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Gareth Brookes

Price: 
5.99

Page 45 Review by Stephen

In which Brookes reprises both THE BLACK PROJECT and A THOUSAND COLOURED CASTLES, neither of which you need read before these deeply satisfying self-contained stories, each delirious in its own different way.

On the other hand, if you have already relished either of those graphic novels then you are in for two wildly witty departures / re-treatments, building on what's gone before, so let's call them "sequels of sorts".

I'm far from surprised because Brookes does love to experiment, not just with style and presentation, but with the very media he employs to produce them. Eschewing both digital art and pen on paper, Gareth has a penchant for selecting the least obvious and seemingly most difficult but fascinatingly physical means of construction, each apposite to what's going down.

"There are things I leave out of course, because I don't want the trouble to start again."

Very wise, Richard, very wise. First dates can be a tentative minefield, can't they?

THE BLACK PROJECT (which we made Page 45 Comicbook Of The Month) featured scratchboard panels within often elaborate cloth-embroidered frames. Why cloth-embroidered? Well, teenage Richard was stitching his girlfriends. Not stitched them up, but stitching them together. He was creating them from bits and bobs which he found lying around. And then he, ummm, you know... courted them? Wooed them...? Made love to them...?

It was a black comedy, yes.

Now Richard has grown up, found gainful employment, and he thinks he has a better handle on life. Actually, I think he does. He's kind and considerate, and has certainly a lot lovelier outlook than his boss's and his boss's best mate's. These are two leering, lager-lout lads of a certain hair-receding age whom he works with, along with his dearest Denise whom Richard has been in love with for four years. She's presented on the page as a radiant if scowling and quite haggard Madonna; or, on another page, as Medusa. Still, eye of the beholder and each to their own, right? I admire everyone who sees beneath the surface.

Anyway, they all invite a very reluctant Richard out for birthday drinks. He was right to be reluctant on so many levels, but I'm going to leave that for you to discover yourselves. Let us just say that there are developments. There are multiple developments.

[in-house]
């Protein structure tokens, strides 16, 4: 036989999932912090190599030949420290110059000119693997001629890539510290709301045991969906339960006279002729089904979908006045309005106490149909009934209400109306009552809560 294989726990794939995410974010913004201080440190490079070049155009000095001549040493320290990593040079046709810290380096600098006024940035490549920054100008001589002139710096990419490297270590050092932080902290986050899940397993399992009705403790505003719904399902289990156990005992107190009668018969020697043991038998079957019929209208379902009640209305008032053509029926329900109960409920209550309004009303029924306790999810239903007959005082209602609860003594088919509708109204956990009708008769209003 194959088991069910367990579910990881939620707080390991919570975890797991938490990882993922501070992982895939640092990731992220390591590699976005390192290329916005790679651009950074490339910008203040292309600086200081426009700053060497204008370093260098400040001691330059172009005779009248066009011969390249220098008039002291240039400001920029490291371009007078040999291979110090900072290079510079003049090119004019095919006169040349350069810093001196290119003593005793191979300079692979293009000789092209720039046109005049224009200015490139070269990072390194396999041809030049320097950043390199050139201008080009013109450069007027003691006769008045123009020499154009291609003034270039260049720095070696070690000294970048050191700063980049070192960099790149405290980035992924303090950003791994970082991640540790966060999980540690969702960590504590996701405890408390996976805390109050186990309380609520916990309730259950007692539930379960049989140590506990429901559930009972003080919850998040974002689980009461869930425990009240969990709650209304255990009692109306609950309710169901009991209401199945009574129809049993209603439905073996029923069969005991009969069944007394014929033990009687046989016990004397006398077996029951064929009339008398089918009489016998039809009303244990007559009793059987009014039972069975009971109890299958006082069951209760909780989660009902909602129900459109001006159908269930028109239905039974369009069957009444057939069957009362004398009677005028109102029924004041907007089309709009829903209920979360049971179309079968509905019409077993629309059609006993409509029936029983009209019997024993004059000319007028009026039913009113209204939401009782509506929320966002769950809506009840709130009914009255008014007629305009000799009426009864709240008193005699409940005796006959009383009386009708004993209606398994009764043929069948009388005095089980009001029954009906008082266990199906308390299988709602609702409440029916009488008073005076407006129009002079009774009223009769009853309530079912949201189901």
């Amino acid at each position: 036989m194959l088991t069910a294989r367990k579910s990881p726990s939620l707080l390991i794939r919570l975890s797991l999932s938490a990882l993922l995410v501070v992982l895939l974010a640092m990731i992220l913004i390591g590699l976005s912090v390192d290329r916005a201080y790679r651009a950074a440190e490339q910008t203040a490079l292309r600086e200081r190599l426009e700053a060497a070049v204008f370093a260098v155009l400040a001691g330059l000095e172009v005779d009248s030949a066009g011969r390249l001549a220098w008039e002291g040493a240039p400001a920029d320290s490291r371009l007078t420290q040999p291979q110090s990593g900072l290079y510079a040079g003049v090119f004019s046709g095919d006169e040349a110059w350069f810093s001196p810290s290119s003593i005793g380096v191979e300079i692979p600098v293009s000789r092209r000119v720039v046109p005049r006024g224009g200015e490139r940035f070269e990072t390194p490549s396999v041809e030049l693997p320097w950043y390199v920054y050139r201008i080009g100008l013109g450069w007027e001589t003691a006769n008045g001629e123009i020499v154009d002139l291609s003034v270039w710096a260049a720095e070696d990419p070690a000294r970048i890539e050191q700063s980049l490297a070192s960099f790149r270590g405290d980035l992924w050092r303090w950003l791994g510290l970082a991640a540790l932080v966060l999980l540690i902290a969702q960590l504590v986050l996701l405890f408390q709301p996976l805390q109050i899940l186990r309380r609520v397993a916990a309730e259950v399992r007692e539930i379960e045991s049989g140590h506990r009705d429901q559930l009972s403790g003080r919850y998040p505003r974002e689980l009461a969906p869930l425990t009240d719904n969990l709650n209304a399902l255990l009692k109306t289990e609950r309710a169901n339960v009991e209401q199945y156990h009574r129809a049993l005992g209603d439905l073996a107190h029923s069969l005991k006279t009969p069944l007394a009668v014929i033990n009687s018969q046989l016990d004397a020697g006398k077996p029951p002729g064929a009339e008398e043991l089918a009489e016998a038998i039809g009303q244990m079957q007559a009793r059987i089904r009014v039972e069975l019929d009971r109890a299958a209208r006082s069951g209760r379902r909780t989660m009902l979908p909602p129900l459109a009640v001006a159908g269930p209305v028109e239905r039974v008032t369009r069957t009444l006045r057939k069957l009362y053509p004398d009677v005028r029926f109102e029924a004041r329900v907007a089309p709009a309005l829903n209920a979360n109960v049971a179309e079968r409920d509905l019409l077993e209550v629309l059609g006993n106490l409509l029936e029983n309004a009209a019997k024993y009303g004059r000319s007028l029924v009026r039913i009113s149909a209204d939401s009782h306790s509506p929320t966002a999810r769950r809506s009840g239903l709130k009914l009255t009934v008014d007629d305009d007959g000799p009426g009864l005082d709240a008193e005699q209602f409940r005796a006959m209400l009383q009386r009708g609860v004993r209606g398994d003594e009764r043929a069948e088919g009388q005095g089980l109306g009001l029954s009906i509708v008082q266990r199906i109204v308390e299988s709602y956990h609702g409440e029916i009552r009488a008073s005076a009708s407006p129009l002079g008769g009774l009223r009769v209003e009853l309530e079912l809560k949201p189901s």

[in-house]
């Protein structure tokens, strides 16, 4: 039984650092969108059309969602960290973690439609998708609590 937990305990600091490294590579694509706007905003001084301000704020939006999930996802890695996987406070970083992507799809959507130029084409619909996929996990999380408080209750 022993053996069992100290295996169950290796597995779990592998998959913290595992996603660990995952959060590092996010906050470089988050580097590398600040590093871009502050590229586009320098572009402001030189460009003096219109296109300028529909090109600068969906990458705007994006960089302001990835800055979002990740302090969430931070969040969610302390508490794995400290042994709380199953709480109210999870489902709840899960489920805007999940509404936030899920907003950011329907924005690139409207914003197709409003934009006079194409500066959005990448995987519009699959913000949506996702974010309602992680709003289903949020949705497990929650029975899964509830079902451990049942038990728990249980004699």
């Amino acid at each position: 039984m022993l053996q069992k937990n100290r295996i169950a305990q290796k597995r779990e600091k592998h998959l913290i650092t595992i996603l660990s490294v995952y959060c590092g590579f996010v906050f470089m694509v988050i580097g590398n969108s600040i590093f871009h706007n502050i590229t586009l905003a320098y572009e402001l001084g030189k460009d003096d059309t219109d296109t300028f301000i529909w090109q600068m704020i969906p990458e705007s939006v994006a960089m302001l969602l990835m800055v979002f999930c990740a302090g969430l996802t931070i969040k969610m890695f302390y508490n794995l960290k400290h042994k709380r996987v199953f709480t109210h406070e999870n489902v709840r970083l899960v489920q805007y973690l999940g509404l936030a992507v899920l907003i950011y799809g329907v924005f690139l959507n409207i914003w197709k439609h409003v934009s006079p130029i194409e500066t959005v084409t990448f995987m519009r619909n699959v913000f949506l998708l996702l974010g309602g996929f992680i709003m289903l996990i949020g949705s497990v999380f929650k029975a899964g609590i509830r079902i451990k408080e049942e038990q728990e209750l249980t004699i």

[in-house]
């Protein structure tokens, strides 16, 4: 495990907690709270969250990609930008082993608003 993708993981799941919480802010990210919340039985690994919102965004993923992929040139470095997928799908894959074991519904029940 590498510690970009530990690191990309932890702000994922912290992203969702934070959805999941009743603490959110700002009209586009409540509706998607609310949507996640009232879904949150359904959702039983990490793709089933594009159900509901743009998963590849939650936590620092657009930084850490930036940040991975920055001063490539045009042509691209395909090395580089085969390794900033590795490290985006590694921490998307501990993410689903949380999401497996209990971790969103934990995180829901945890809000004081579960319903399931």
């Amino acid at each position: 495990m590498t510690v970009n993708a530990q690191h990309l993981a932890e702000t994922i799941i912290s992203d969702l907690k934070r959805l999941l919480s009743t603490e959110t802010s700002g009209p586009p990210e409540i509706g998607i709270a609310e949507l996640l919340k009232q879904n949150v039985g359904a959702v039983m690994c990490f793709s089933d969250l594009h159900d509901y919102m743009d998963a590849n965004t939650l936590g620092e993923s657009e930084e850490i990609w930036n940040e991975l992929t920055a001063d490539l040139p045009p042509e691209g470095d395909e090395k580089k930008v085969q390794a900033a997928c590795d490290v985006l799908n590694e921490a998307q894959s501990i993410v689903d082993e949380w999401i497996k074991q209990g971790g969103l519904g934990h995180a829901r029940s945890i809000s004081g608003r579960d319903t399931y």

Compared to the original, we're given a little more colour in the green, blue and tangerine stitching on dowdy beige hessian fabric, while the quite hideous, nightmare-co-worker cast, rendered in block black-and-white, glow with a seam of unsettling, vampiric red, slightly off-set as if you're looking at 3-D pages without the glasses... or as if you've been drugged.

The self-contained "sequel of sorts" to A THOUSAND COLOURED CASTLES is in some ways even cleverer, for in the original, rubbed out on the page in wax crayon, elderly couple Fred and Myriam were living out their quiet, retirement in tranquil suburbia. Fred was and remains profoundly stick-in-the-mud, constantly complaining conservative whereas Myriam's life seemed far more colourful if alarming, beset as it was with the most vivid and elaborate hallucinations brought on not by a thankfully rare but very real vision impairment called Charles Bonnet Syndrome.

Now Myriam is seeing things for what they really are - tanks in the tree-lined street, bludgeoning the neighbourhood to bits - whereas Fred's in a world of his own, deliberately filtering reality through a virtual, rose-tinted one: a headset which you can tweak to your heart's desire. Fred's heart's desire is to be reassured / placated / sedated by the increasingly reactionary, culpably oblivious BBC News embodied here by Fiona Bruce. They both see bombshells, but very different ones.

When Fred is finally persuaded to take a break from virtual reality he still "sees" what he's been taught to by our manipulative media:

"Ah, oh dear. What a mess.
"But I'm sure the authorities have it all in hand.
"Must stop terrorism, Myriam."

There's nothing like a patriotic Royal Jubilee or Wedding street-party celebration for lifting the embattled spirits, is there? It's all about the art of distraction.

Meanwhile, whoops, there goes the neighbourhood - quite literally! - along with this politically apathetic and morally bankrupt, blinkered, blinded, heads-in-the-sand, self-centred and so sad excuse for a country.

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